The Efficacy of Stuttering Measurement Training: Evaluating Two Training Programs Purpose Two stuttering measurement training programs currently used for training clinicians were evaluated for their efficacy in improving the accuracy of total stuttering event counting. Method Four groups, each with 12 randomly allocated participants, completed a pretest–posttest design training study. They were evaluated by their counts of stuttering ... Research Article
Research Article  |   April 01, 2015
The Efficacy of Stuttering Measurement Training: Evaluating Two Training Programs
 
Author Affiliations & Notes
  • Lauren A. Bainbridge
    University of California, Santa Barbara
  • Candace Stavros
    University of California, Santa Barbara
  • Mineh Ebrahimian
    University of California, Santa Barbara
  • Yuedong Wang
    University of California, Santa Barbara
  • Roger J. Ingham
    University of California, Santa Barbara
  • Disclosure: The authors have declared that no competing interests existed at the time of publication.
    Disclosure: The authors have declared that no competing interests existed at the time of publication.×
  • Correspondence to Roger J. Ingham: rjingham@speech.ucsb.edu
  • Editor: Jody Kreiman
    Editor: Jody Kreiman×
  • Associate Editor: Hans-Georg Bosshardt
    Associate Editor: Hans-Georg Bosshardt×
Article Information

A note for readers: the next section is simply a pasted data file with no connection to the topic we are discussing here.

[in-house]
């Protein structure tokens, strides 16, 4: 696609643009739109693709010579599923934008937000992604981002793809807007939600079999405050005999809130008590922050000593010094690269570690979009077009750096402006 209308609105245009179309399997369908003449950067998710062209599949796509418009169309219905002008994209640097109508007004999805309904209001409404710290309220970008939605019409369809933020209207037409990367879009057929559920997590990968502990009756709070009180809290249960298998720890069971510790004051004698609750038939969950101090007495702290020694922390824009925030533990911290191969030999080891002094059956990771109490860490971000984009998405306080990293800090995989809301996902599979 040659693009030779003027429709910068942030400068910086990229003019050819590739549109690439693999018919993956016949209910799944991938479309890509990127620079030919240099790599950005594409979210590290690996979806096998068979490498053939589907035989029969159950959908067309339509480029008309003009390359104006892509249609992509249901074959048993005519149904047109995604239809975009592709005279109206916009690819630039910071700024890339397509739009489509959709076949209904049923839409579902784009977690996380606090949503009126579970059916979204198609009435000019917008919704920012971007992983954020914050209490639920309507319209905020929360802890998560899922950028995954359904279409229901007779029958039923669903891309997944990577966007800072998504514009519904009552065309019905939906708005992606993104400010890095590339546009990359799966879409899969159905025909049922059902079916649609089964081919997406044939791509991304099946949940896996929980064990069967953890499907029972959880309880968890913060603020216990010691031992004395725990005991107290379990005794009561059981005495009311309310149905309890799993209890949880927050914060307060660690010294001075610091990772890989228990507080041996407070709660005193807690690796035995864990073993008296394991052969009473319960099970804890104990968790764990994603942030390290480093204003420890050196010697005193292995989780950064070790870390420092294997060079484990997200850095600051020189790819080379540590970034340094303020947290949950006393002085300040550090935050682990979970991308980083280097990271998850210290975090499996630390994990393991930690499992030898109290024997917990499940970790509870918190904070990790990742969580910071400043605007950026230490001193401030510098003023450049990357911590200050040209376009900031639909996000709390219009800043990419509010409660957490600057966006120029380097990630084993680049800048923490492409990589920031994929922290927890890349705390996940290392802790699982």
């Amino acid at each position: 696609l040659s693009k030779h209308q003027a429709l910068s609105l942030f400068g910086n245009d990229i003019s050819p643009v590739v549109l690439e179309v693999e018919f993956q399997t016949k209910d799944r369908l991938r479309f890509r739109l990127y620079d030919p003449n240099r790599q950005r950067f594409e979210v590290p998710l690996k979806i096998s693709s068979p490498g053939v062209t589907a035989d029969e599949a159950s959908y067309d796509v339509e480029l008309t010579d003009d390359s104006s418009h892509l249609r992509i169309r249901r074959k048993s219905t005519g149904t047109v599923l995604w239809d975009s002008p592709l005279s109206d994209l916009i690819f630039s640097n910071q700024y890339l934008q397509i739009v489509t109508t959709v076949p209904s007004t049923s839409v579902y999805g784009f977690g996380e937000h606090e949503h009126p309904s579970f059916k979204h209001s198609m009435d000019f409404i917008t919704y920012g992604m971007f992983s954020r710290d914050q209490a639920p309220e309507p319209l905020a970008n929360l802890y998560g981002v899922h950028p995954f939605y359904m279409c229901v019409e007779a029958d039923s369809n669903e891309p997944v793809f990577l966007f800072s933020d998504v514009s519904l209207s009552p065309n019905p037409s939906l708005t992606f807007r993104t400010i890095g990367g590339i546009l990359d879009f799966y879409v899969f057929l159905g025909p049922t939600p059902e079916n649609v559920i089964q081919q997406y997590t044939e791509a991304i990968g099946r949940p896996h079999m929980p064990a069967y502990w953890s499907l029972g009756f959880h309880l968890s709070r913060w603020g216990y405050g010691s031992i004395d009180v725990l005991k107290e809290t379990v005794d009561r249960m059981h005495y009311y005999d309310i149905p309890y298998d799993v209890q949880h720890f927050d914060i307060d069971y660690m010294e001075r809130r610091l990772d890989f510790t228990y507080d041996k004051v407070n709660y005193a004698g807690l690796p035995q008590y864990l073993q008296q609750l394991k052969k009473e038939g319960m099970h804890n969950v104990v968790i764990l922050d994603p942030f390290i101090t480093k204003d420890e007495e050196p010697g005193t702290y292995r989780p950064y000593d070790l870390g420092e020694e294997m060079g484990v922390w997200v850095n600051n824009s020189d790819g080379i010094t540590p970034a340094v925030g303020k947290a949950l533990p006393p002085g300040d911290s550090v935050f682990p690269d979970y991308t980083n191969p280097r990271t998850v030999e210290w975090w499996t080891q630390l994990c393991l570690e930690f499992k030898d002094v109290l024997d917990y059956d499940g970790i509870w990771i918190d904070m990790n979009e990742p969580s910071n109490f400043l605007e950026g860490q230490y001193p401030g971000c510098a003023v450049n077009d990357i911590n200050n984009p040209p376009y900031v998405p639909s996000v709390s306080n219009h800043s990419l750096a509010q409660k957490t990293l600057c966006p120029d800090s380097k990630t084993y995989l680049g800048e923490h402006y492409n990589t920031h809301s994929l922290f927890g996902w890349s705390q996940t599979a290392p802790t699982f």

Speech, Voice & Prosodic Disorders / Fluency Disorders / Speech / Research Articles
Research Article   |   April 01, 2015
The Efficacy of Stuttering Measurement Training: Evaluating Two Training Programs
Journal of Speech, Language, and Hearing Research, April 2015, Vol. 58, 278-286. doi:10.1044/2015_JSLHR-S-14-0200
History: Received July 24, 2014 , Revised October 27, 2014 , Accepted January 16, 2015
 
Journal of Speech, Language, and Hearing Research, April 2015, Vol. 58, 278-286. doi:10.1044/2015_JSLHR-S-14-0200
History: Received July 24, 2014; Revised October 27, 2014; Accepted January 16, 2015

Purpose Two stuttering measurement training programs currently used for training clinicians were evaluated for their efficacy in improving the accuracy of total stuttering event counting.

Method Four groups, each with 12 randomly allocated participants, completed a pretest–posttest design training study. They were evaluated by their counts of stuttering events on eight 3-min audiovisual speech samples from adults and children who stutter. Stuttering judgment training involved use of either the Stuttering Measurement System (SMS), Stuttering Measurement Assessment and Training (SMAAT) programs, or no training. To test for the reliability of any training effect, SMS training was repeated with the 4th group.

Results Both SMS-trained groups produced approximately 34% improvement, significantly better than no training or the SMAAT program. The SMAAT program produced a mixed result.

Conclusions The SMS program was shown to produce a “medium” effect size improvement in the accuracy of stuttering event counts, and this improvement was almost perfectly replicated in a 2nd group. Half of the SMAAT judges produced a 36% improvement in accuracy, but the other half showed no improvement. Additional studies are needed to demonstrate the durability of the reported improvements, but these positive effects justify the importance of stuttering measurement training.

Acknowledgments
The study was supported by National Institute on Deafness and Other Communication Disorders Grant DC007893, awarded to R. J. Ingham, and a grant from the Undergraduate Research Committee at the University of California, Santa Barbara, awarded to C. Stavros and M. Ebrahimian. Special thanks are offered to Anne Bothe for her comments and edits on earlier versions of this article. We also thank Dan Orias for assistance with various parts of this study.
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